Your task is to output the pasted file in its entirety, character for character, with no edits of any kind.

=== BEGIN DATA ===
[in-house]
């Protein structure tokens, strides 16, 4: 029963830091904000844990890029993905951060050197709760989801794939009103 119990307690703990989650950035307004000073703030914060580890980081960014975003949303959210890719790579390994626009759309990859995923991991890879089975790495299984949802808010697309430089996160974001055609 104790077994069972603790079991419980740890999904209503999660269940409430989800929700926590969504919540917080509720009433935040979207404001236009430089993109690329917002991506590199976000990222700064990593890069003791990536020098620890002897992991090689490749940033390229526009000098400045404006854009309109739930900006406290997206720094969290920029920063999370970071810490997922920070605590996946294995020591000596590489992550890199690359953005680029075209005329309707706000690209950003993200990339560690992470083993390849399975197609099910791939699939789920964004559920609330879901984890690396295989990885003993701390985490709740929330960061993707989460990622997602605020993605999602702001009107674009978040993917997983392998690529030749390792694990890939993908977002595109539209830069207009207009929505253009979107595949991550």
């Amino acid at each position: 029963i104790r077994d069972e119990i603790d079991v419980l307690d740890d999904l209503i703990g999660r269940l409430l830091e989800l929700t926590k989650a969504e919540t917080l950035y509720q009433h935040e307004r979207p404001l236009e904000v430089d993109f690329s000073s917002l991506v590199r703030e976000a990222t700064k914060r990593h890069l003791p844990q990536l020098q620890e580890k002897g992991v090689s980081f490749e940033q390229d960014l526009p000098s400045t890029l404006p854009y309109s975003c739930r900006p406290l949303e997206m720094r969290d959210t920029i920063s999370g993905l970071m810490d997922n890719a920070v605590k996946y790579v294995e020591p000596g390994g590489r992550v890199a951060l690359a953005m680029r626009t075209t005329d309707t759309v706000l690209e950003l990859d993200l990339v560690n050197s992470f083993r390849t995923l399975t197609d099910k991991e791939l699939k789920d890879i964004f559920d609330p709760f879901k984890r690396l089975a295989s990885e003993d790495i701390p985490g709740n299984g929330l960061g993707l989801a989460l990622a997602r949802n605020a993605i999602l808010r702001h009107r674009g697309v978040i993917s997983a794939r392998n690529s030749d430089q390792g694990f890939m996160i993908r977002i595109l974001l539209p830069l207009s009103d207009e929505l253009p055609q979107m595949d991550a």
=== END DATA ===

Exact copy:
[in-house]
């Protein structure tokens, strides 16, 4: 029963830091904000844990890029993905951060050197709760989801794939009103 119990307690703990989650950035307004000073703030914060580890980081960014975003949303959210890719790579390994626009759309990859995923991991890879089975790495299984949802808010697309430089996160974001055609 104790077994069972603790079991419980740890999904209503999660269940409430989800929700926590969504919540917080509720009433935040979207404001236009430089993109690329917002991506590199976000990222700064990593890069003791990536020098620890002897992991090689490749940033390229526009000098400045404006854009309109739930900006406290997206720094969290920029920063999370970071810490997922920070605590996946294995020591000596590489992550890199690359953005680029075209005329309707706000690209950003993200990339560690992470083993390849399975197609099910791939699939789920964004559920609330879901984890690396295989990885003993701390985490709740929330960061993707989460990622997602605020993605999602702001009107674009978040993917997983392998690529030749390792694990890939993908977002595109539209830069207009207009929505253009979107595949991550």
């Amino acid at each position: 029963i104790r077994d069972e119990i603790d079991v419980l307690d740890d999904l209503i703990g999660r269940l409430l830091e989800l929700t926590k989650a969504e919540t917080l950035y509720q009433h935040e307004r979207p404001l236009e904000v430089d993109f690329s000073s917002l991506v590199r703030e976000a990222t700064k914060r990593h890069l003791p844990q990536l020098q620890e580890k002897g992991v090689s980081f490749e940033q390229d960014l526009p000098s400045t890029l404006p854009y309109s975003c739930r900006p406290l949303e997206m720094r969290d959210t920029i920063s999370g993905l970071m810490d997922n890719a920070v605590k996946y790579v294995e020591p000596g390994g590489r992550v890199a951060l690359a953005m680029r626009t075209t005329d309707t759309v706000l690209e950003l990859d993200l990339v560690n050197s992470f083993r390849t995923l399975t197609d099910k991991e791939l699939k789920d890879i964004f559920d609330p709760f879901k984890r690396l089975a295989s990885e003993d790495i701390p985490g709740n299984g929330l960061g993707l989801a989460l990622a997602r949802n605020a993605i999602l808010r702001h009107r674009g697309v978040i993917s997983a794939r392998n690529s030749d430089q390792g694990f890939m996160i993908r977002i595109l974001l539209p830069l207009s009103d207009e929505l253009p055609q979107m595949d991550a």